The History of Gaeta
Gaeta has had an interesting and eventful history.
* Virgil's Character Aeneas
Gaeta has had an interesting and eventful history. It is believed that Gaeta was first colonised by the people of the Ionic island of Samos. However there are also mythical origins relating to the Greek hero of Ulysses (in Homer's Greek work "The Odyssey") or Aeneas (in Virgil's Roman version "The Aeneid"). Following the fall of Troy, Ulysses/Aeneas and his men are said to have set sail through the Aegean and Ionic seas, travelling around the island of Sicily before landing in Carthage in North Africa. From here he, and his survivors, sailed on up the west coast of Italy through the Tyrrhenian Sea and are said to have eventually landed on these Italian shores.
There are two possibilites as to the origin of the town’s name. One theory is that Aeneas travelled with his so called wet-nurse, who was named Caieta. She is said to have died and been buried in this area. The name was later modified to that of Gaeta. Another possibility is that Gaeta takes its name from the ancient Greek word “Kaiḗtē” meaning cave, which could refer to the number of caves or harbours that can be found in this vicinity. The Archaeological Museum, in the nearby town of Sperlonga, has many interesting exhibits relating to the mythical character of Ulysses.
The History of Roman Gaeta
Gaeta benefited from a good deep water harbour and during Roman times was renowned for its beautiful coastline. Several wealthy and influential Romans owned luxurious summer villas in this area. The remains of villa thought to belong to the Roman polititian, and supporter of Mark Antony, Gaius Fonteius Capito, has been found on the limestone headland of Monte Orlando, together with another villa of the military general Lucius Munatius Plancus. His mausoleum can still be found near Gaeta’s lighthouse. Further Roman villas were found in the Porto Salvo district of Gaeta. One was owned by Antoninus Pius, Roman emperor from 138 AD to 161 AD. Another is thought to have been the villa of Lucius Marcius Philippus, patron of the Emperor Augustus. A third belonged to Lucius Sempronius Atratinus, who was born in 73 BC. He was an illustrious speaker in Rome and commander of the fleet of Mark Antony between 38 and 34 BC. He was elected as a Roman consul in 34 BC. The remains of his mausoleum can still be seen today. (More about the district of Porto Salvo)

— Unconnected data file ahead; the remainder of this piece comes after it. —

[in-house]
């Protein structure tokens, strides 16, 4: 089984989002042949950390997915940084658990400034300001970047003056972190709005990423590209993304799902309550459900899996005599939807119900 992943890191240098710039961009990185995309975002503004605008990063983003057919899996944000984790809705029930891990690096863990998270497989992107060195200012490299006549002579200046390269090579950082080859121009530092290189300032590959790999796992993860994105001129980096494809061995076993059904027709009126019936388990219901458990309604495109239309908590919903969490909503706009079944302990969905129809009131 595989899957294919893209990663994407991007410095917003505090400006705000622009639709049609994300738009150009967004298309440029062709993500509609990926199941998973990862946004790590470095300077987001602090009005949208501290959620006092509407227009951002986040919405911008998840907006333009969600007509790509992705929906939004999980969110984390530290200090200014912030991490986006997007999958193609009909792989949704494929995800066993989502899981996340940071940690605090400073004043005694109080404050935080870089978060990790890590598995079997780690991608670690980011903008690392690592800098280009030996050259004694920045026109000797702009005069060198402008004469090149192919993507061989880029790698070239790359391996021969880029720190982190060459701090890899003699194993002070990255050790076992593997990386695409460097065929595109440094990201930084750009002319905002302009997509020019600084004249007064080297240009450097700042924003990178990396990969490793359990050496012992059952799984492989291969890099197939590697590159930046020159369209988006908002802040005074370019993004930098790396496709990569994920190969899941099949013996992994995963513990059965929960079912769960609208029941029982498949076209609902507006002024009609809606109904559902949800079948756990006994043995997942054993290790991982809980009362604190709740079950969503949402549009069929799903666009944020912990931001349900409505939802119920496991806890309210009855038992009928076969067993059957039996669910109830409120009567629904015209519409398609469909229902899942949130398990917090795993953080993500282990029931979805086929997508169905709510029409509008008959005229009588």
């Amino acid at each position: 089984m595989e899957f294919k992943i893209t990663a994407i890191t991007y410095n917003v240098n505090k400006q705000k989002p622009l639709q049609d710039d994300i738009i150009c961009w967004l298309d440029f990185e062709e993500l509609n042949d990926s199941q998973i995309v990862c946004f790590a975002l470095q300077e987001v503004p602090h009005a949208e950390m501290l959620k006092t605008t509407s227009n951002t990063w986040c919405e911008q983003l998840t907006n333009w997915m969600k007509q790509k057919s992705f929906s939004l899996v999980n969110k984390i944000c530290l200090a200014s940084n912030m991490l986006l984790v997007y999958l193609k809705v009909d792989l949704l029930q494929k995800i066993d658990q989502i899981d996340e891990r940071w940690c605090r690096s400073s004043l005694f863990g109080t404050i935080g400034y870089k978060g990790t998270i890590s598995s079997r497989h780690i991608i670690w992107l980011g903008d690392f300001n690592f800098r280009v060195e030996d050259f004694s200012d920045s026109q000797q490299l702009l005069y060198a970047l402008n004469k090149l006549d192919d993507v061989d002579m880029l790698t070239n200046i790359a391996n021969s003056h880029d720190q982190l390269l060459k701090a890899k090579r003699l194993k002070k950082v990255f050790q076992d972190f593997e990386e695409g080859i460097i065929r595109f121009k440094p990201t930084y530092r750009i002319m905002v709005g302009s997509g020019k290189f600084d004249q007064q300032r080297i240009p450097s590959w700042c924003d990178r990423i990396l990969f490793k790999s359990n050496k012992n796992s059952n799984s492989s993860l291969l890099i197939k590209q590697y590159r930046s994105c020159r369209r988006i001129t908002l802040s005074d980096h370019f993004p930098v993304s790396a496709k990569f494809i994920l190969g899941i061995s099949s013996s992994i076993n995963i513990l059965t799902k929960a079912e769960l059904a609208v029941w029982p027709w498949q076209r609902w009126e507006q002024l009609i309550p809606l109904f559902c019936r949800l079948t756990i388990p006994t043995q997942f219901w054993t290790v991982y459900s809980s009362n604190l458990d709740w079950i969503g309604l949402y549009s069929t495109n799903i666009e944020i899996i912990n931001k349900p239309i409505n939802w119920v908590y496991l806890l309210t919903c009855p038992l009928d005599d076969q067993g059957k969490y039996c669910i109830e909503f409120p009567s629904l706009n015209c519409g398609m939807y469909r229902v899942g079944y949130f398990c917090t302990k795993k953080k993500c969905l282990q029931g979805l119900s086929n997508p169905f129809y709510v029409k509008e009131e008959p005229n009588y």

The History of Medieval Gaeta
The rocky promontory of Gaeta, being almost completely surrounded by sea, provided a natural defence against attack. Yet with the fall of the Roman empire, the town was subjected to invasions by the Goths in the 6th century and by the Lombards in the 7th century.